The global pandemic has very few silver linings. Billions are in lockdown, and along with lockdown comes increased anxiety, declining mental health, and the potential for substance abuse.
Art, in all of its forms, has a tendency to thrive from these problems. With few outlets to express oneself by its regular means, people will without a doubt be turning to their notebooks and Word docs, canvases, and instruments.
Does this make a global pandemic worthy? Of course not. The trade off is poor and is one no one in their right mind would make. But depictions of disease and the art that comes from disease can oftentimes inspire for generations.
William Shakespeare, for example, is believed to have penned some of his greatest works while in isolation during the black plague, which some experts estimate killed up to 60 percent of Europeans at the time.
King Lear, Antony and Cleopatra, Macbeth, are all believed to have been written during Shakespeare’s isolation around the peak of the plague. These are works that are still performed up to tens of thousands of times every year.
The plague affected art in all ways. With many exposed to tragedy, profound works exploring death sometimes veered in to sardonic humour, and with death so close by, works like le danse macabre became commonplace, still recognizable to this day. Rich or poor, the dance of death unites all.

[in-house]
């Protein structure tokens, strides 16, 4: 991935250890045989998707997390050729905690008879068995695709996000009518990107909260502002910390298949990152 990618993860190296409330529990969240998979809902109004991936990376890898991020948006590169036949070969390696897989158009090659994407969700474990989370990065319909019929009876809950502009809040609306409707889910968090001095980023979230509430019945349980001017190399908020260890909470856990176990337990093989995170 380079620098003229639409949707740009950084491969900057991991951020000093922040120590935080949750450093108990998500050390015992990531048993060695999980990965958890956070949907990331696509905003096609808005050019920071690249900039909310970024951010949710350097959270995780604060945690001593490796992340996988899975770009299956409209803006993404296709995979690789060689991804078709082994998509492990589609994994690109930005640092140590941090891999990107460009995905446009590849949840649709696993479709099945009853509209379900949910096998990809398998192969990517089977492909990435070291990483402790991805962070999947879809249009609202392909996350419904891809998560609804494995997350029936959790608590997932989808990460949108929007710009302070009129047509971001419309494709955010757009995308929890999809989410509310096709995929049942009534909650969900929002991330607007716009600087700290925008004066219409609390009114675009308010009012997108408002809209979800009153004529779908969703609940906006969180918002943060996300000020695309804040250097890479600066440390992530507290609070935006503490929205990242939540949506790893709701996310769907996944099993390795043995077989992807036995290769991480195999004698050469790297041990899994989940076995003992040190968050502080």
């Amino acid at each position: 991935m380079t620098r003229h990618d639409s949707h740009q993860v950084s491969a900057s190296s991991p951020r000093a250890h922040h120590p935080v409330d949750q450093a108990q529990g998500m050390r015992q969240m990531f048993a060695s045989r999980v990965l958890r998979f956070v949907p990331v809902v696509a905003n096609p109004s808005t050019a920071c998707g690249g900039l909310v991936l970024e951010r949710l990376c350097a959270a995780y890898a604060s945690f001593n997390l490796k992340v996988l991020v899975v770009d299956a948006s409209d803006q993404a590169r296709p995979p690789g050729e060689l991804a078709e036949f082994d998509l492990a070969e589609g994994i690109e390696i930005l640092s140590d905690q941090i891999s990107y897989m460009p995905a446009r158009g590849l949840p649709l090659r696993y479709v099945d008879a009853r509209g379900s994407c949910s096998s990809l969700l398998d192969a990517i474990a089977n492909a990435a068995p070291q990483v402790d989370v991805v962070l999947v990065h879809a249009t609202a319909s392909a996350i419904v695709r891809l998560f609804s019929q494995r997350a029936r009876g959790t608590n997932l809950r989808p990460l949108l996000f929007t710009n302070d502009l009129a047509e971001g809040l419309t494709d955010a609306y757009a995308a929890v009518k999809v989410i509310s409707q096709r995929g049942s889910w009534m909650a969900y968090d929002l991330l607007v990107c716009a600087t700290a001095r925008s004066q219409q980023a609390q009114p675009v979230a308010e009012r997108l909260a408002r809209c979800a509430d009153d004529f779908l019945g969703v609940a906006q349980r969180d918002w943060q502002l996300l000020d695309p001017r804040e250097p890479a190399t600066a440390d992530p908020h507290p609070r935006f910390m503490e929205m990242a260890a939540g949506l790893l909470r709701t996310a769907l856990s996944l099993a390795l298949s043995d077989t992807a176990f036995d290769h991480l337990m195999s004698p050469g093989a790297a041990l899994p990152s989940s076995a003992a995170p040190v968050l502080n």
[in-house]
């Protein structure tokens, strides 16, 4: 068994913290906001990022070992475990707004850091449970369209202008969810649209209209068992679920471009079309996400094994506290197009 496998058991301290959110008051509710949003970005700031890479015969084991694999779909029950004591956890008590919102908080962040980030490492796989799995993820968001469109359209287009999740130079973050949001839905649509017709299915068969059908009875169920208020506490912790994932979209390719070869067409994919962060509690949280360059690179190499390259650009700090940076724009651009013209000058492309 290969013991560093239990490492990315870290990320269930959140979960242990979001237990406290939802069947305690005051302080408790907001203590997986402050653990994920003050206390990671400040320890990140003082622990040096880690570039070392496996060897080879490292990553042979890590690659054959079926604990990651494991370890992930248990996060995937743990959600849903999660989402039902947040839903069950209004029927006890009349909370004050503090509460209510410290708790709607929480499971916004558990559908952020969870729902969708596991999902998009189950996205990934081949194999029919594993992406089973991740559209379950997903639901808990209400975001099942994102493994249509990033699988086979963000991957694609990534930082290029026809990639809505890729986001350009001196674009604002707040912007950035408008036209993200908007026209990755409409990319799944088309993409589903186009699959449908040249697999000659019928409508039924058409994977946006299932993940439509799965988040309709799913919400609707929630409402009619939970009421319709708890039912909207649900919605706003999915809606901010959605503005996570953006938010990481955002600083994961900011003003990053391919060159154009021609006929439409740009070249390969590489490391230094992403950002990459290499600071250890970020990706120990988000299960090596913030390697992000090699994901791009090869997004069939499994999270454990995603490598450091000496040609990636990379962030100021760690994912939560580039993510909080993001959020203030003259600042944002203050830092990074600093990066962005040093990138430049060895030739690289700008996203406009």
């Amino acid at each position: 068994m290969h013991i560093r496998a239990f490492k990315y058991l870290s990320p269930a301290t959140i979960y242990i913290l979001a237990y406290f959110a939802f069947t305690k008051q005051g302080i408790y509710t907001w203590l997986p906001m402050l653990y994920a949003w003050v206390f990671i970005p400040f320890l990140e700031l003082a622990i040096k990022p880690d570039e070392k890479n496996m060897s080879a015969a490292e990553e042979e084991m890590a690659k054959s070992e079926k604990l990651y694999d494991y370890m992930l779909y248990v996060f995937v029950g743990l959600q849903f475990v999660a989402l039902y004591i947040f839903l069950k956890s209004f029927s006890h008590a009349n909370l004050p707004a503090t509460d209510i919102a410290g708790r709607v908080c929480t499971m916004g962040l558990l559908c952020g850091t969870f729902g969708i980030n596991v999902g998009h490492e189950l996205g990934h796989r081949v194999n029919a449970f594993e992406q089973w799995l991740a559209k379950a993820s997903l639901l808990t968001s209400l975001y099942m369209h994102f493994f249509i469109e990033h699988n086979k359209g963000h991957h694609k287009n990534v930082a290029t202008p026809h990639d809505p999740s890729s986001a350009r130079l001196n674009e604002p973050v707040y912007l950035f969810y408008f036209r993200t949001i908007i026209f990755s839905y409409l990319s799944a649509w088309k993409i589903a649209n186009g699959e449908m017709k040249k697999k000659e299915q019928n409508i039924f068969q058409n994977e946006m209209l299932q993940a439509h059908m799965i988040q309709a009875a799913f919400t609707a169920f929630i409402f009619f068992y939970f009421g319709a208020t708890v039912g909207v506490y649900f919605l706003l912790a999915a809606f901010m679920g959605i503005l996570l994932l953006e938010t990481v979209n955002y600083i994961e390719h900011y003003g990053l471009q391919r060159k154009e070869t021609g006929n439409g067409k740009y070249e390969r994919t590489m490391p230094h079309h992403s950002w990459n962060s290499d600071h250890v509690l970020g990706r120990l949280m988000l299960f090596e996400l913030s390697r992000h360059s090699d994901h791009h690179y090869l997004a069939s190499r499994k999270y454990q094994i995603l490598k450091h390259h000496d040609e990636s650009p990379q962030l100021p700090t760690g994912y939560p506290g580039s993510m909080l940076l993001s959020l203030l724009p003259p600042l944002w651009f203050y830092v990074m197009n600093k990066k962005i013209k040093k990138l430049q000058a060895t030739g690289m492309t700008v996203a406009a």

The pandemic we are dealing with now is thankfully not as graphic as the bubonic plague or the Spanish flu. The former caused the swelling of lymph nodes to the size of tennis balls, and the blackening of skin, and the latter caused patients to turn blue from oxygen deprivation.
Examples of creativity during isolation are plentiful. After surviving two near-fatal diseases and during the Napoleonic Wars, Francisco Goya, then completely deaf, used oil paints to create "las pinturas negras," or "the black paintings." The disturbing paintings include the iconic Saturn Devouring His Son, and a personal favourite of mine, "The Dog."
These paintings, and other works by Goya, who observed the fall of Spain from his Madrid home, are considered gemstones of artistry, and are still hung in art galleries across the globe.
Iconic American painter Edward Hopper's "Nighthawks" came in response to blackout drills that were placed in New York after Pearl Harbour. With New York a potential spot for a deadly strike and Hopper bounded to his home, he painted an unusually bright nearby diner. With darkness surrounding the city, the diner can be interpreted as a beacon of hope, or normalcy, a return to which we are all craving.
We don’t know exactly how art will manifest itself in this current age. Tik Toks, viral videos, and even the funny 280 character Twitter post will be an interesting time capsule for coming generations who were lucky enough to be born after this crisis.
If one thing is certain, it’s that artists will continue to create.
How much of the art will be “good” is up to the eye of the beholder.